Excerpt from The History of the United States of America, Vol. 2: With a Continuation, Including the Presidencies of Pierce and Buchanan
Georgetown, in the district of Columbia, gave shelter to the fugitive editor of The Federal Republican; and there he continued to print, and thence to issue his newspaper; until, partly for the purpose of effecting (if possible) its re-establishment in Baltimore, but principally that he might more em phatically protest against that violent infringement of his liberty - both personal and political - he obtained the use of a house as a place of publication there; but still printing the journal at Georgetown.
Having ascertained that the constituted guardians of order, and protectors of the liberties of the citizens, either because they were overawed by the mob, or because they shared their madness, would not defend him, Hanson con verted his house into a fortress, and prepared for a siege in the same manner as we have seen the holders of many a blockhouse in the forest wilderness of the remote West preparing, when the scouts had discovered that there were Indians near. He was assisted by Generals Henry Lee and Lingan, the former not an undistinguished person in the country, for he had been governor of Virginia; and of unimpeachable patriotism, for he had fought bravely against the British in the revolutionary war. Lingan had fought in the same war; and Lee has for us the additional recommendation of having been a close friend of Washington.\ They, with others, joined Hanson, resolved to defend his house to the last, if it should be assaulted; and we can only regret that, since such was their temper, and such the circumstances of peril they were placed in, the house was not surrounded by a sufficient stockade, as well as occupied by gallant men.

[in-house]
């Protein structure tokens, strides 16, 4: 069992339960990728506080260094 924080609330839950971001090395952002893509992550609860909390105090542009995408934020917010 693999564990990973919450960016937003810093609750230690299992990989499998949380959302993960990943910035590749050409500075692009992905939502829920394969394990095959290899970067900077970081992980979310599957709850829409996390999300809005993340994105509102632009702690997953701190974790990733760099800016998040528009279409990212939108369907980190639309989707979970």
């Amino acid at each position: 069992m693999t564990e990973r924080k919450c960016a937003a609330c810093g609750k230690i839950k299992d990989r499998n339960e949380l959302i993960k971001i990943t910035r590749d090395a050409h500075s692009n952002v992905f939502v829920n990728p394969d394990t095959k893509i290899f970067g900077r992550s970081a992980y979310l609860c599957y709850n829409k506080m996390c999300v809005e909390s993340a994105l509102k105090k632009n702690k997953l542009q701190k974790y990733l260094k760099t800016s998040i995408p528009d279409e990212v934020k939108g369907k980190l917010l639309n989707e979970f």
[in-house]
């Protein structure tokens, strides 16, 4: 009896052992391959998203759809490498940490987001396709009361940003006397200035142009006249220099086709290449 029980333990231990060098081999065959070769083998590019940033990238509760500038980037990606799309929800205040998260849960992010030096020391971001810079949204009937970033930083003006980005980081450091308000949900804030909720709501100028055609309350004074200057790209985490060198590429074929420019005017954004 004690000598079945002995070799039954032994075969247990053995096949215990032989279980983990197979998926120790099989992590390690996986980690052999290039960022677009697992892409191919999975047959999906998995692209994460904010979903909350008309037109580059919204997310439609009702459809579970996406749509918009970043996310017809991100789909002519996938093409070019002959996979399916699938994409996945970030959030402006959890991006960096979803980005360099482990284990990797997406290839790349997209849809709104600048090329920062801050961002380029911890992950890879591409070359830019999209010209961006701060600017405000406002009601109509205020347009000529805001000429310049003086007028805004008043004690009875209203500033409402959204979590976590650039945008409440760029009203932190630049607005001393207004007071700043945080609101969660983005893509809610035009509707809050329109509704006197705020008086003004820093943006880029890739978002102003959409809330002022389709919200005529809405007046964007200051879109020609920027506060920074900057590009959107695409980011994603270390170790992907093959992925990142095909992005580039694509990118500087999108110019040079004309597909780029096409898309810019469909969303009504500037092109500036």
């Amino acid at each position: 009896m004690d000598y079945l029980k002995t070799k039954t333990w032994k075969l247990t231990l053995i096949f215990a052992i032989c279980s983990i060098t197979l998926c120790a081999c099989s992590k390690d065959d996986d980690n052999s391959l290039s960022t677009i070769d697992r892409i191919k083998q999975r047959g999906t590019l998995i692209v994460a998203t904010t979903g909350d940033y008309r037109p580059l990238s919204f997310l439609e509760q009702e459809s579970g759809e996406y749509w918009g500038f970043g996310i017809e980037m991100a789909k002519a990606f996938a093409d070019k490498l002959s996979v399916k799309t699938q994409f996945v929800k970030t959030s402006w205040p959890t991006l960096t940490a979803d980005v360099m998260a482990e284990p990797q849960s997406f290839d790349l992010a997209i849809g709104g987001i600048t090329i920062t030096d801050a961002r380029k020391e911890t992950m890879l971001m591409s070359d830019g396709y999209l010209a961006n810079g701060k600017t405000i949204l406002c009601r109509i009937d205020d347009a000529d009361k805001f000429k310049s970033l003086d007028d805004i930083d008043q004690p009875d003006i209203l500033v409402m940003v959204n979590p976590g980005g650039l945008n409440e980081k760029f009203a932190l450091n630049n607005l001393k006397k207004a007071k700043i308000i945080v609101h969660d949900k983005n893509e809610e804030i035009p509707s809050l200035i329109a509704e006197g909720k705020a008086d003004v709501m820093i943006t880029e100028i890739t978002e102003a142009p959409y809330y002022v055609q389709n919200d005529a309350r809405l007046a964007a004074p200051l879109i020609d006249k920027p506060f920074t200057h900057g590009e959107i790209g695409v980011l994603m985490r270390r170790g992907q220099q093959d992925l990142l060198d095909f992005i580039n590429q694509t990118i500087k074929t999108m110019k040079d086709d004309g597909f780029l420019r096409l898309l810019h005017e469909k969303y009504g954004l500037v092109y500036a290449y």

It was the 27th of July, and in the evening the mob appeared before the office of Hanson's paper, and, as it seems, without parley, commenced an attack upon it with stones. Disregarding a warning from the garrison to depart, the besiegers continued, until they had forced open the door, when they were fired upon, and one of their number fell dead, many others being badly wounded, of whom one died afterwards. Beaten back thus, the mob sent for a cannon and meanwhile, the city authorities, with undoubted civic bravery and despatch, besides those less venerable qualities before alluded to, had sent out a troop of the mounted militia, to make a show, at least, of acting in the name of the law. The commander of this rather questionable force did, by his persuasive oratory, prevail upon the rioters not to use their gun; but instead of dispersing them, they exhorted the beleaguered editor and his little band to surrender themselves, and be conducted to the prison, as a place of refuge and safety. They, receiving the assurance of the chief magistrate of the city that they should be protected, and being, moreover, both wearied and wounded by the assault, unwisely yielded to the summons.
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